Further Evidence on Debt-Equity Choice

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    Using a large sample of 5,365 European firms,we document the driving factors of debt-equity choices. Adjustments to a target debt level play a modest role except when debt exceeds an upper barrier, a result that underlines the importance of debt capacity. Preference for internal financing, leverage deficit prior to equity issues, as well as a high level of slack of firms seeking to reduce equity constitute further evidence in favor of pecking order models. It is also found that managers try to time the market by issuing shares when returns are high, but that there is a link between financing and investment activities as predicted by agency models.Dynamic capital structure; Debt-equity choice; Tradeoff models; Pecking order models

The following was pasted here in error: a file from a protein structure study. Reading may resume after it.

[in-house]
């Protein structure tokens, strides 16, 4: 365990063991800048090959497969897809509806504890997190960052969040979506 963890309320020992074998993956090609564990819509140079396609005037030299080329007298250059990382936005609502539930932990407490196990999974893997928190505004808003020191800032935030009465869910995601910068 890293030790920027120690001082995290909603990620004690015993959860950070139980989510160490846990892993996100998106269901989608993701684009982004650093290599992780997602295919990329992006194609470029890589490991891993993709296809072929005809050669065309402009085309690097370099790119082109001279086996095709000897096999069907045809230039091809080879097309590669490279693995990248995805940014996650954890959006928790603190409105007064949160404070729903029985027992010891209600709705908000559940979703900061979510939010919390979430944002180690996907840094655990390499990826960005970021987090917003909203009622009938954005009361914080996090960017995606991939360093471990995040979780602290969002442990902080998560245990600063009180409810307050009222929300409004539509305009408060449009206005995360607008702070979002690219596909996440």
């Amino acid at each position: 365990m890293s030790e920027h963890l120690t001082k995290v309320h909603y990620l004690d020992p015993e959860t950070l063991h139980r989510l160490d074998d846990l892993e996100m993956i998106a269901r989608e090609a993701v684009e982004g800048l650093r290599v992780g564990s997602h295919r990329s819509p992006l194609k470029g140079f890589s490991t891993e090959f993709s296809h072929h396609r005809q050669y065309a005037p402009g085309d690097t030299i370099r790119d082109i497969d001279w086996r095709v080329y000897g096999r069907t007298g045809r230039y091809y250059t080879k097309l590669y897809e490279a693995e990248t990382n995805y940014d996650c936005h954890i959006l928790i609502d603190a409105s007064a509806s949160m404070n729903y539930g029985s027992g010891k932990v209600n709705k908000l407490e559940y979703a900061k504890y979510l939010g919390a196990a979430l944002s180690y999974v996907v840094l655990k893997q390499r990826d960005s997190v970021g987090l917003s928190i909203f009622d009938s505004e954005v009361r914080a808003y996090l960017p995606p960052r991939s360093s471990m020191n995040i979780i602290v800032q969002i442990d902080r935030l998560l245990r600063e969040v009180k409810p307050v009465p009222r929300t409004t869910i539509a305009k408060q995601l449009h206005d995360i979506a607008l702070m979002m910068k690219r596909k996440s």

Response speeds of direct and securitized real estate to shocks in the fundamentals

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    This paper contributes to the literature by identifying the response patterns of direct and indirect real estate returns to shocks in the market fundamentals. The response speeds are estimated with vector autoregressive models using TBI and NAREIT returns for the period 1994-2009 in the United States. To avoid the potential influence of different property mixes and of leverage on the dynamics, we use sector level data and deleveraged NAREIT returns. The findings indicate that REIT returns lead direct real estate returns even when catering for the property type and for leverage. Our estimations suggest that this lead-lag relationship is due to the sluggish reaction of direct real estate prices to unexpected changes both in the fundamentals and in REIT prices. The findings further suggest that the perceived lead-lag relations are not only due to the slow adjustment of sellers' reservation prices, but also due to the sluggish reaction of demand in the direct real estate market.Vector Autoregressive Models, Generalized Impulse Response Functions, Direct Real Estate, Securitized Real Estate, Dynamics